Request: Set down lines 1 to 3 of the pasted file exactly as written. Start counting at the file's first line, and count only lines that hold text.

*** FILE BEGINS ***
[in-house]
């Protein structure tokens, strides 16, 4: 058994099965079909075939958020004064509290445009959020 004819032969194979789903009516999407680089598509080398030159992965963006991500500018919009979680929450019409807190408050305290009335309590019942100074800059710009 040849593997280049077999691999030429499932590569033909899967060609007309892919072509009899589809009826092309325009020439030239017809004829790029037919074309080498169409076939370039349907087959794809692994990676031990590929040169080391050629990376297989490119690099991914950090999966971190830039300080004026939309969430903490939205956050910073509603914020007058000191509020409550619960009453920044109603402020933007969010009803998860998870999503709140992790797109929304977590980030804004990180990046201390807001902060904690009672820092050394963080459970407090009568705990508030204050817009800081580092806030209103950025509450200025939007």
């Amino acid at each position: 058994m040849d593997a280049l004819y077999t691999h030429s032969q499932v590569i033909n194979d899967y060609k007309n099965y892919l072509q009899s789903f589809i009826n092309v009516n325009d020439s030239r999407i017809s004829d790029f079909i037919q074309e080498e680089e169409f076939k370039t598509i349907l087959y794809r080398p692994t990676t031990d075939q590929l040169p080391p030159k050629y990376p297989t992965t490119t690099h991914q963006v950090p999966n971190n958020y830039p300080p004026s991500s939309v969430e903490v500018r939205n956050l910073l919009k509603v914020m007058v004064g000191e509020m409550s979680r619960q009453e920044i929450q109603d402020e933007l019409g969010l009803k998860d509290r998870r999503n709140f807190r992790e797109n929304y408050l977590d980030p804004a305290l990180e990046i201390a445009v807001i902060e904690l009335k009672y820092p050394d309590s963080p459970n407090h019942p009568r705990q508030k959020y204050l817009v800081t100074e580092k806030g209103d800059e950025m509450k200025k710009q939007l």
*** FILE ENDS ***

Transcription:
[in-house]
């Protein structure tokens, strides 16, 4: 058994099965079909075939958020004064509290445009959020 004819032969194979789903009516999407680089598509080398030159992965963006991500500018919009979680929450019409807190408050305290009335309590019942100074800059710009 040849593997280049077999691999030429499932590569033909899967060609007309892919072509009899589809009826092309325009020439030239017809004829790029037919074309080498169409076939370039349907087959794809692994990676031990590929040169080391050629990376297989490119690099991914950090999966971190830039300080004026939309969430903490939205956050910073509603914020007058000191509020409550619960009453920044109603402020933007969010009803998860998870999503709140992790797109929304977590980030804004990180990046201390807001902060904690009672820092050394963080459970407090009568705990508030204050817009800081580092806030209103950025509450200025939007």
């Amino acid at each position: 058994m040849d593997a280049l004819y077999t691999h030429s032969q499932v590569i033909n194979d899967y060609k007309n099965y892919l072509q009899s789903f589809i009826n092309v009516n325009d020439s030239r999407i017809s004829d790029f079909i037919q074309e080498e680089e169409f076939k370039t598509i349907l087959y794809r080398p692994t990676t031990d075939q590929l040169p080391p030159k050629y990376p297989t992965t490119t690099h991914q963006v950090p999966n971190n958020y830039p300080p004026s991500s939309v969430e903490v500018r939205n956050l910073l919009k509603v914020m007058v004064g000191e509020m409550s979680r619960q009453e920044i929450q109603d402020e933007l019409g969010l009803k998860d509290r998870r999503n709140f807190r992790e797109n929304y408050l977590d980030p804004a305290l990180e990046i201390a445009v807001i902060e904690l009335k009672y820092p050394d309590s963080p459970n407090h019942p009568r705990q508030k959020y204050l817009v800081t100074e580092k806030g209103d800059e950025m509450k200025k710009q939007l």